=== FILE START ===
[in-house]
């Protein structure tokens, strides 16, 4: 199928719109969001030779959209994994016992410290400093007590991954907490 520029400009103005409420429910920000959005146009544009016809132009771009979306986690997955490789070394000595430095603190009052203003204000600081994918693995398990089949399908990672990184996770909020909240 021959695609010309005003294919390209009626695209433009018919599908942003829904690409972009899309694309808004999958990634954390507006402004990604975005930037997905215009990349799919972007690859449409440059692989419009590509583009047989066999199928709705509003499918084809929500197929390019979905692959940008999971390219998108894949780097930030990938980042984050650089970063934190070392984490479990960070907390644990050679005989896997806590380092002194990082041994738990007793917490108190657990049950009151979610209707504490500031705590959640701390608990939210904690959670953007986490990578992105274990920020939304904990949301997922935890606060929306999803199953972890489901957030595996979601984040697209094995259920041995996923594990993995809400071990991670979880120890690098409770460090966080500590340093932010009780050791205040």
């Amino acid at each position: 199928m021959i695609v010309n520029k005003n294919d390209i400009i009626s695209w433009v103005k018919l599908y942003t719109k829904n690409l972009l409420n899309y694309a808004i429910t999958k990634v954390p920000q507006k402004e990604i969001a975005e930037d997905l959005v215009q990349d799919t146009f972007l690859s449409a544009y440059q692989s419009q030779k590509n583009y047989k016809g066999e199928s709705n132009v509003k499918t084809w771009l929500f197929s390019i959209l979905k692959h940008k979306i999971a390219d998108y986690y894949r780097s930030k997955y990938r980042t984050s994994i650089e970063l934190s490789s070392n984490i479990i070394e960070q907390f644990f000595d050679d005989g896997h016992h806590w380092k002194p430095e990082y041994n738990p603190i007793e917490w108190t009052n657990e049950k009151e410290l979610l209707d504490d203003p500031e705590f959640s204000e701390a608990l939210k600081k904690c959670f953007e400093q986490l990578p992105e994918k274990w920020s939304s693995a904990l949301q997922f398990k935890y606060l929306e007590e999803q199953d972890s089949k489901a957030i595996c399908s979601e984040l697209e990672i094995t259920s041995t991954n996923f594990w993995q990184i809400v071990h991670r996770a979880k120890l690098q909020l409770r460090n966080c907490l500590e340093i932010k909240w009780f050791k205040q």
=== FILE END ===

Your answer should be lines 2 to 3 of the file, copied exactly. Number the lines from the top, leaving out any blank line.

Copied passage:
């Protein structure tokens, strides 16, 4: 199928719109969001030779959209994994016992410290400093007590991954907490 520029400009103005409420429910920000959005146009544009016809132009771009979306986690997955490789070394000595430095603190009052203003204000600081994918693995398990089949399908990672990184996770909020909240 021959695609010309005003294919390209009626695209433009018919599908942003829904690409972009899309694309808004999958990634954390507006402004990604975005930037997905215009990349799919972007690859449409440059692989419009590509583009047989066999199928709705509003499918084809929500197929390019979905692959940008999971390219998108894949780097930030990938980042984050650089970063934190070392984490479990960070907390644990050679005989896997806590380092002194990082041994738990007793917490108190657990049950009151979610209707504490500031705590959640701390608990939210904690959670953007986490990578992105274990920020939304904990949301997922935890606060929306999803199953972890489901957030595996979601984040697209094995259920041995996923594990993995809400071990991670979880120890690098409770460090966080500590340093932010009780050791205040």
């Amino acid at each position: 199928m021959i695609v010309n520029k005003n294919d390209i400009i009626s695209w433009v103005k018919l599908y942003t719109k829904n690409l972009l409420n899309y694309a808004i429910t999958k990634v954390p920000q507006k402004e990604i969001a975005e930037d997905l959005v215009q990349d799919t146009f972007l690859s449409a544009y440059q692989s419009q030779k590509n583009y047989k016809g066999e199928s709705n132009v509003k499918t084809w771009l929500f197929s390019i959209l979905k692959h940008k979306i999971a390219d998108y986690y894949r780097s930030k997955y990938r980042t984050s994994i650089e970063l934190s490789s070392n984490i479990i070394e960070q907390f644990f000595d050679d005989g896997h016992h806590w380092k002194p430095e990082y041994n738990p603190i007793e917490w108190t009052n657990e049950k009151e410290l979610l209707d504490d203003p500031e705590f959640s204000e701390a608990l939210k600081k904690c959670f953007e400093q986490l990578p992105e994918k274990w920020s939304s693995a904990l949301q997922f398990k935890y606060l929306e007590e999803q199953d972890s089949k489901a957030i595996c399908s979601e984040l697209e990672i094995t259920s041995t991954n996923f594990w993995q990184i809400v071990h991670r996770a979880k120890l690098q909020l409770r460090n966080c907490l500590e340093i932010k909240w009780f050791k205040q």